Investing in ELSS – Growth, Dividend Payout or Dividend Reinvestment?

In response to one of my previous post about Tax Savings Mutual Fund (ELSS), I got a query – While investing in an ELSS which option should I choose – Growth, Dividend Payout or Dividend Reinvestment?

This is a question that haunts most of the new/ First time investors. Actually the problem is most of us don’t know the difference between Dividend paid by a Stock & the dividend paid by Mutual Fund. So let me explain this difference first by taking an example.

In the table below we have taken a hypothetical situation of Idea & Fidelity Tax Advantage Fund. Both of them declare dividend of 15% on face value.

Company/Mutual Fund Name Idea Cellular Ltd. Fidelity Tax Adv-D
Face Value of each Unit 10 10
Dividend Declaration (%) 15% 15%
Dividend (Rs) / unit 1.5 1.5
Market Value (NAV) before Dividend Payout 60 16.51
Market Value (NAV) after Dividend Payout 60 16.51 – 1.5 = 15.01
Total Value of Investment +Gains 60+1.5 = 61.5 15.01+1.5 = 16.51

As you can see the NAV of Fidelity Tax Advantage is reduced by the amount of Dividend paid by the fund. So in the end you don’t gain anything extra. It’s just your money paid back to you. While in case of Idea you make a gain of Rs. 1.5/share after dividend payout.

Unfortunately most Mutual Funds declare dividend just to attract investors, while truly speaking there’s no gain for investors.

Now that we are clear about Dividend – Let’s see which option is best suited for an Investor in ELSS. Usually if this question was asked for Regular Equity Funds, I would have straight forward recommended Growth Option. But ELSS is a bit different and slightly more complicated product. It has a locking period of 3 Years i.e. you cannot redeem your investment before completion of 3 years. Let’s see one by one what are the pros & cons of these 3 options.

Growth: Here you leave your money to grow and cash out anytime after 3 years. Here the advantage is: Your gains get accumulated till the end without any erosion. So you can get handsome return at end of 3 years. The disadvantage being: There is no cash flow from the investment for 3 years in terms of Dividend.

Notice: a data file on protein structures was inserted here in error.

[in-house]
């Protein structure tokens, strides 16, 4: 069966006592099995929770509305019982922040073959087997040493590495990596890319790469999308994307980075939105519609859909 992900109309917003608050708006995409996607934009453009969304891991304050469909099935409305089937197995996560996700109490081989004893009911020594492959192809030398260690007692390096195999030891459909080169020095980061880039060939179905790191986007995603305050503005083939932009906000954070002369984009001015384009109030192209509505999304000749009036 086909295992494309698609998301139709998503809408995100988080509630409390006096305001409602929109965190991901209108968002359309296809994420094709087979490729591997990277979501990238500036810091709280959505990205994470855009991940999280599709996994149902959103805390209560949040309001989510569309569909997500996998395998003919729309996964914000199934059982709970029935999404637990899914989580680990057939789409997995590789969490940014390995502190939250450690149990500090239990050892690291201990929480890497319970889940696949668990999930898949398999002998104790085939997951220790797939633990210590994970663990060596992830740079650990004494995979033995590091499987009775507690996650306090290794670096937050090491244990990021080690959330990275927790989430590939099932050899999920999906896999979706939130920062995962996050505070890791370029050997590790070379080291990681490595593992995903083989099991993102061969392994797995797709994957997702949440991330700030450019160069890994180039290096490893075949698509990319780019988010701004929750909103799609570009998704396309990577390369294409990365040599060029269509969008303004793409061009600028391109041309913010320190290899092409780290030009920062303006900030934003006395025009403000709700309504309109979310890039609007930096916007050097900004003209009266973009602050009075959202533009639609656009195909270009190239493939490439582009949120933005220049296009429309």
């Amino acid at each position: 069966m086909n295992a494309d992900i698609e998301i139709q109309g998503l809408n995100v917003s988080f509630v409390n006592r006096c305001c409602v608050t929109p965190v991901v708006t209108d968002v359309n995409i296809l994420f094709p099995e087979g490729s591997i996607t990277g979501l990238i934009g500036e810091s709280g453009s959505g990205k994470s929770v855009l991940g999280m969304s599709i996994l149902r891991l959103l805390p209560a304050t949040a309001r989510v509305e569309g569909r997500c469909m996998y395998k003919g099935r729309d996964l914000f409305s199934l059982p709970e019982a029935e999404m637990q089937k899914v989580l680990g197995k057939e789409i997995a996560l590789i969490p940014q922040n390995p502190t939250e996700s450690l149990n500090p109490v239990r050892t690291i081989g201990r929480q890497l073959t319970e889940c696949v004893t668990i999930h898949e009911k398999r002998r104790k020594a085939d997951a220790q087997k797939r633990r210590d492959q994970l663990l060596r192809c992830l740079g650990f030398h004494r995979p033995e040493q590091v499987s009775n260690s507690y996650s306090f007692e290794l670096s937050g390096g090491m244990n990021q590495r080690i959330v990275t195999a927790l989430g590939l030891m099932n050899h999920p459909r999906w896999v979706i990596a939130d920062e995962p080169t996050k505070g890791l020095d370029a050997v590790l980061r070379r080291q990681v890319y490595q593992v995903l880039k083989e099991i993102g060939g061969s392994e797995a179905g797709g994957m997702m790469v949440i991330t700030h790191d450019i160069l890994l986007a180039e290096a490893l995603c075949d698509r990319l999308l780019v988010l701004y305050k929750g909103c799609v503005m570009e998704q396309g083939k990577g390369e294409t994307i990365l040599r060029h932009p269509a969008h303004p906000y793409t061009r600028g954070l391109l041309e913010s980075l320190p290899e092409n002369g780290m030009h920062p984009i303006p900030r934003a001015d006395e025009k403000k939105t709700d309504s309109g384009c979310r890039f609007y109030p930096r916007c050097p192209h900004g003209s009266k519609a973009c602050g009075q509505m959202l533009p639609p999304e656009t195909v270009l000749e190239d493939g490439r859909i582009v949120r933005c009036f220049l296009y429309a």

Dividend Options: There are two sub options in this case

Dividend Payout: In this case the dividend is paid in cash back to you. Here the advantage is: You get some cash flows from your investment before completion of 3 years. But this is unpredictable & erratic and is totally fund’s manager decision. The disadvantage being: The final value of investment gets eroded.

Dividend Reinvestment: In this case the dividend declared is used to buy more units of the same fund for you. But in ELSS the problem is every time a unit is purchased you can redeem it only after 3 years. So if you initially invested on 1st Jan 2010 and dividend is paid and reinvested on 1st Feb 2010 then you cannot redeem the dividend reinvestment units before 1st Feb 2013. This Dividend Reinvestment is considered at par with fresh purchase for all purposes. I don’t see any reason why anyone should choose this option.

To conclude:

I personally prefer Growth option for all my Mutual Fund Investments as it lets me build a sizeable corpus at the end without any erosion in between. Most of the times when we get dividend, we splurge it without even thinking of reinvesting.

But there may be situation where you need some cash flows from your investment and don’t want to wait for 3 years, then go for Dividend Payout. But always keep in mind the dividend declaration is totally fund manager’s prerogative. You cannot predict how much you would get and when. So it hardly helps!

8 thoughts on “Investing in ELSS – Growth, Dividend Payout or Dividend Reinvestment?

  1. […] might know about Growth and Dividend option while investing in mutual fund but very few of us are aware of the “Bonus” option […]

  2. […] is on and this post is in continuation with the previous few posts on ELSS (Tax Saving Funds). In one of the post I had said that you should either go for Growth or Dividend Payout Option but never with Dividend […]

  3. i think u need to consider tax implications also while deciding among them.

  4. I have invested in Canara Robeco Equity Tax Saver and HDFC Tax saver.

  5. Dear Amit,
    I invested 15K in 3 different Dividend ELSS MFs SBI, Sundaram & BSLI. Over 3.5 years post investment, I got total Dividend of 7.5K. NAV appreciation as on date is of 4.1K. Total gain is 11.6K, i.e. 77.8% over 15K of investment.
    However, from my 20K invested 2year before in HDFC growth ELSS MF, there was no dividend and NAV got depreciated by over 10%. There is a loss of over 2K.
    Dividend payout gives back you money which you can use or invest, however in the growth one, all your money is subject to market risk. Even if NAV is high at present, it may go down at any point of time.
    Kindly share your views.

    • Yes with dividend option you take profits at various times, but the point is what you do with that money? As in your case did you invest the money back or it just vanished in regular expenses!
      With Growth option you get a lump sum and can plan for your goals. Also you can sell a part of your holding and en-cash in good times. Here at-least you can control the timing of redemption while in dividend option, its at fund’s manager discretion.
      As far as risk is concerned its inherent in equities 🙂

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